At the first stop on my Sunday field trip, I was beginning to wonder the same thing. At the Bandon Marsh there were many shorebirds... about a mile away. All the big guns of the birding world at the festival were debating whether the Golden Plover they'd found out there was an American or a Pacific. Near as I can tell the difference comes down to the length of a couple of tail feathers. At that distance, even with my scope, I couldn't have told you if the bird had a tail. Later, when I looked in my ancient Peterson's field guide at home, I discovered that back in 1961, there was no such thing as an American or a Pacific Golden Plover. They were all Golden Plovers. I think that's how it should be. The bird they were discussing was in an intermediate stage of molt and rather drab. I much preferred the bright Pacific Golden Plover that no one argued over that I had photographed earlier in the month at Baskett Slough National Wildlife Refuge. I posted that photo on my Birds blog. http://lindafink-birdnotes.blogspot.com/2011/08/mid-summer-bird-photos.html
We drove from birding spot to birding spot in the Bandon area and did see some cool birds. Snowy Plovers were a first for me. Alas, I did not get photos. Tufted Puffins were fun to see on a distant rock... but too far for my camera. A Snowy Egret kindly sat in a tree by a small pond right next to the road. Below him was a juvenile Black-crowned Night Heron masquerading as a lichen covered branch.
After a bit, the sleepy Night-Heron woke up enough to look around... and look a bit more like a bird.
But the best was yet to come. At the Coast Guard Station, we were allowed into the fenced and gated back yard. Just across the fence was a pier and boat loading platform, coated with rust and bird excrement and covered in Black Turnstones. Plus one Surfbird. And two Wandering Tattlers. Shorebirds! Close up and needing no scope! Love that Turnstone wing pattern in flight.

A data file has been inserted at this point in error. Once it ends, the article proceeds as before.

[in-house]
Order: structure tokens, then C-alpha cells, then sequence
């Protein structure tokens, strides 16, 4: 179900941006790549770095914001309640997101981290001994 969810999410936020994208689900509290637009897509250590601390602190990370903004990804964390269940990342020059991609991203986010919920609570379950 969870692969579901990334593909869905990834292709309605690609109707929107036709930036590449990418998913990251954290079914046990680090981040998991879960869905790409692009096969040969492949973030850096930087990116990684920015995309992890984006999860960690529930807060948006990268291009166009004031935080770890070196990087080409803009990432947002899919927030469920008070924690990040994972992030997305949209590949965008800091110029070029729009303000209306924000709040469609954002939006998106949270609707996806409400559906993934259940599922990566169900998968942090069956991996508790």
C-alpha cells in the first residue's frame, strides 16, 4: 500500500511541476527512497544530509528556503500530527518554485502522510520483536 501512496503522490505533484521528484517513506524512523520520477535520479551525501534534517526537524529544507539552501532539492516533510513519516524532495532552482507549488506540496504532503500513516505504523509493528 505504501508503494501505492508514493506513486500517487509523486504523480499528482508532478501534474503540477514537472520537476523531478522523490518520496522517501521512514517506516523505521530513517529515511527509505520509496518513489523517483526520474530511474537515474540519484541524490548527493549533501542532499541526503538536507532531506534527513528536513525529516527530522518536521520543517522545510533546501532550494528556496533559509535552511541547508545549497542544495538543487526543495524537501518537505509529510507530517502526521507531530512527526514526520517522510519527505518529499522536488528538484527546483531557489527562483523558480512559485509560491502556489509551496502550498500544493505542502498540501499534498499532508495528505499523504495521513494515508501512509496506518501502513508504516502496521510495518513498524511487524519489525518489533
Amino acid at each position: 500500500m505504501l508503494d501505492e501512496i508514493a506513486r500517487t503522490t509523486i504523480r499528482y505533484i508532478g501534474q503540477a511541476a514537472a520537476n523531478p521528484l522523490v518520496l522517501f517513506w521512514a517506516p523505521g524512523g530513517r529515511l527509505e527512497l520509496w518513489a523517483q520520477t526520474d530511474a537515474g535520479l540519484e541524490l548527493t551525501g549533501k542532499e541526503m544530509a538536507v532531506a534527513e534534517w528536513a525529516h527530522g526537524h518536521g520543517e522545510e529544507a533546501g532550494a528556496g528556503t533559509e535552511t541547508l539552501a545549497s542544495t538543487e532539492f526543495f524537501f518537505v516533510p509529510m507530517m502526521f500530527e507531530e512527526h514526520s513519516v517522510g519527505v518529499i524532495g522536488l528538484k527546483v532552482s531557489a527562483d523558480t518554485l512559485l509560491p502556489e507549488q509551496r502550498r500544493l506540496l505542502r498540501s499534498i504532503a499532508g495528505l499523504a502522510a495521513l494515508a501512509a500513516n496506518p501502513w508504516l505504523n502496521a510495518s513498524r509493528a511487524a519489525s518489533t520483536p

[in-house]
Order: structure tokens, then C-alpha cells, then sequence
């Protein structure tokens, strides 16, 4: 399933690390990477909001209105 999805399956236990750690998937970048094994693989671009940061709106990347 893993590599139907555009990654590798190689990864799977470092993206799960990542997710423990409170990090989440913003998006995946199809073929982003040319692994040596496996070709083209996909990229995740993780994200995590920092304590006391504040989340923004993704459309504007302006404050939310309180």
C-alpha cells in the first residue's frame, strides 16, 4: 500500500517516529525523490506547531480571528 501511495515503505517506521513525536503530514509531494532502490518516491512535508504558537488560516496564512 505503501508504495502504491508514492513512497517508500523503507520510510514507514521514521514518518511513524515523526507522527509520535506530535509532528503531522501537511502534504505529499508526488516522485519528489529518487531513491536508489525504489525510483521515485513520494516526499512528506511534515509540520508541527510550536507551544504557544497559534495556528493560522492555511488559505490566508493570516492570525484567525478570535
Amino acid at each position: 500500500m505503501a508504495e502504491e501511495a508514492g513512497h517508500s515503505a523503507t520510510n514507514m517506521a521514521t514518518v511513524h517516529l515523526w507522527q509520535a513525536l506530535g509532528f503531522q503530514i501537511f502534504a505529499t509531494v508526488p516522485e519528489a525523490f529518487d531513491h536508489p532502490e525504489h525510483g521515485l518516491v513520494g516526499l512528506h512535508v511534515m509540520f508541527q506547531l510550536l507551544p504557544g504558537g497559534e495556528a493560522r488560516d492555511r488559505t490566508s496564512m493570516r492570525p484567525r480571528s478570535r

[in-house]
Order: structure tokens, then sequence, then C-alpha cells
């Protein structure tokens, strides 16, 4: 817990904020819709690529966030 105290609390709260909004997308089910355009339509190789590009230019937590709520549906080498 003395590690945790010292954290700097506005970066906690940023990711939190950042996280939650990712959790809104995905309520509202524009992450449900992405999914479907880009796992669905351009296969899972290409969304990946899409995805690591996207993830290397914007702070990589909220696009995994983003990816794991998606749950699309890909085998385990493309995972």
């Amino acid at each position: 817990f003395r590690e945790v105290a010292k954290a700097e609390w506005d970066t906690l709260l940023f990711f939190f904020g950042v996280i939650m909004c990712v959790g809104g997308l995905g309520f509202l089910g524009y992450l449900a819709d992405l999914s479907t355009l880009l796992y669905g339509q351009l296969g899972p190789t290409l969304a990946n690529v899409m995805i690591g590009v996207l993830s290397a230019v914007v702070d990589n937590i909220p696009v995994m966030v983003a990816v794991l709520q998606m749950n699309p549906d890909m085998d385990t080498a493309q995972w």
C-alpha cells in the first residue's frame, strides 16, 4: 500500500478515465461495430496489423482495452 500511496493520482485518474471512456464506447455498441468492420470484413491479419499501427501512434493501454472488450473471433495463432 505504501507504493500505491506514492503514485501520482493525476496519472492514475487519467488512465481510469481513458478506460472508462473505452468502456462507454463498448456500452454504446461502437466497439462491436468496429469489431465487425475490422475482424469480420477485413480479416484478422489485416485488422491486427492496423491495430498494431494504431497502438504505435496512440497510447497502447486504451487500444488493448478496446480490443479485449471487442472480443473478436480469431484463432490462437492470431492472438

The Wandering Tattlers, unlike the Turnstones and Surfbird, had to be viewed through a tall, rusty, chain link fence. But they were very close and easy to see... although a challenge to photograph through that fence, since getting close enough to stick the lens through a hole would have scared the birds away.
Next stop was lunch where three Red-necked Phalaropes were kind enough to perform on the water in front of us. Phalaropes are odd for shorebirds since they swim quite well.
Our last stop of the day was Bandon Marsh where the sun finally shone brightly for us and we saw in person what we had seen in photos the night before... (and where I discovered the second thing I'd forgotten to bring: sunscreen.) Already the newly undiked land is returning to its estuarine state with salmon smolt swimming up the channel that had been closed off for over 100 years. Tiny Least Sandpipers worked the mud nearly at our feet as we listened to the explanation of what has been accomplished there and how important it is. Well, we listened while looking for birds.
So now I know where Charleston, Oregon, is and what one does at a bird festival: see some birds, learn about birds, meet people of like interests, and have fun doing it. Would I go again? You bet. I'm already looking forward to next year's Oregon Shorebird Festival and yes, to another canoe trip. It can't be that windy every year, can it?